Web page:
When Companies Profit From Pride Month; Health Data Breaches; What Podcasts We’re Listening To

June 18, 2019
 
A crowd holds rainbow flags as they watch the 48th Annual Chicago Pride Parade on Sunday, June 25, 2017 in Chicago.

A crowd holds rainbow flags as they watch the 48th Annual Chicago Pride Parade on Sunday, June 25, 2017 in Chicago.

AP Photo/G-Jun Yam

June is Pride Month, and you may have seen hundreds of big box stores selling rainbow merchandise. But when did pride become profitable, and where do brands actually stand on LGBTQ issues? Plus, thousands of Illinois patients have been affected by data breaches in the last year. We’ll talk about what hospitals are doing about it and how you can protect your information. And we’re continuing our weeklong series featuring podcasts you can listen to this summer.

When it comes to what to wear to celebrate Pride Month, there’s no shortage of options. A trip to the mall can end in all sorts of rainbow accessories from t-shirts to shoes to makeup. Whether you’re a fan of H&M, Nordstrom or Target, the rainbow signage points you to the Pride section.

Non-clothing brands are getting in on the action this month too. Companies like Chipotle, Verizon and American Airlines are all featuring LGBT ads and products throughout June.

But how did Pride get so profitable? And beyond the merchandise, what are big companies actually doing to support LGBT individuals?

Tracy Baim is the publisher of the Chicago Reader. She’s also the owner and co-founder of Windy City Times, Chicago’s 34 year-old LGBT newspaper. Brian Johnson is the CEO of Equality Illinois, an LGBT advocacy group based in Chicago.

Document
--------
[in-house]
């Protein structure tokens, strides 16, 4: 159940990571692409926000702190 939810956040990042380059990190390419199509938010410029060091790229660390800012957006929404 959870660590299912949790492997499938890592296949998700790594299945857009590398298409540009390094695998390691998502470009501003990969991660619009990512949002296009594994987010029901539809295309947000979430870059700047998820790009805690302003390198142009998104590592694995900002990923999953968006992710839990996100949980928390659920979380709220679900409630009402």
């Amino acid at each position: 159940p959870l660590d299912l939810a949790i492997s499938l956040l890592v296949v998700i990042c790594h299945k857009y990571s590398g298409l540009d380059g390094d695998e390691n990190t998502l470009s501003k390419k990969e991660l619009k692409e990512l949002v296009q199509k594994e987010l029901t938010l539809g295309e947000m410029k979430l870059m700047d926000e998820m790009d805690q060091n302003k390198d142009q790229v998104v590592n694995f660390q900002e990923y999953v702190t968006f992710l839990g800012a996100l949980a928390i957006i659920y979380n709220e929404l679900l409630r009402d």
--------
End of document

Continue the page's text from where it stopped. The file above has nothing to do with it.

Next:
Plus--

Whether we’re swiping a credit card at a store, streaming music online or logging onto social media, we know there’s a chance our information could get into the wrong hands.  

Unfortunately, news of data breaches has become fairly common. But when that data relates to some of the most private aspects of our lives, like our health, it can be especially alarming.

Earlier this month, Illinois Attorney General Kwame Raoul and Connecticut Attorney General William Tong announced an investigation into a data breach at American Medical Collection Agency, which contracted with lab testing facilities like LabCorp and Quest Diagnostics. It’s possible that breach exposed the personal health and financial information of more than 19 million Americans.

We wanted to talk about this breach, but also what patients and medical facilities can do to protect our medical information. We were joined by Rick Spatafore, a healthcare security advisor with Sentinel, which works with many Illinois hospitals; and Lisa Schencker, a Chicago Tribune business reporter who covers health. She’s reported on several data breaches that have occurred at hospitals in the Chicago area.

Also--

There are more than 750 thousand podcasts out there, offering a staggering 30 million episodes! So it can be hard to figure out what you should listen to, especially if you’ve got some travel planned and you’re looking for something new.

The good news is that there are shows about all kinds of topics - whether you’re looking for something light and fun, or perhaps something for your kids to listen to.

Podcasts are also a great way to tell stories and have conversations that we don’t hear enough of in our day to day lives. We continued our weeklong podcast series featuring some of the shows we’ve been listening to.

Cathy Erway is the host of Self-Evident: Asian America’s Stories. She’s also a James Beard award winning writer and she joined us on the line from New York.

Aymann Ismail is another host who’s having important and engaging conversations. His podcast, Man Up, focuses on masculinity and what it means to be a man.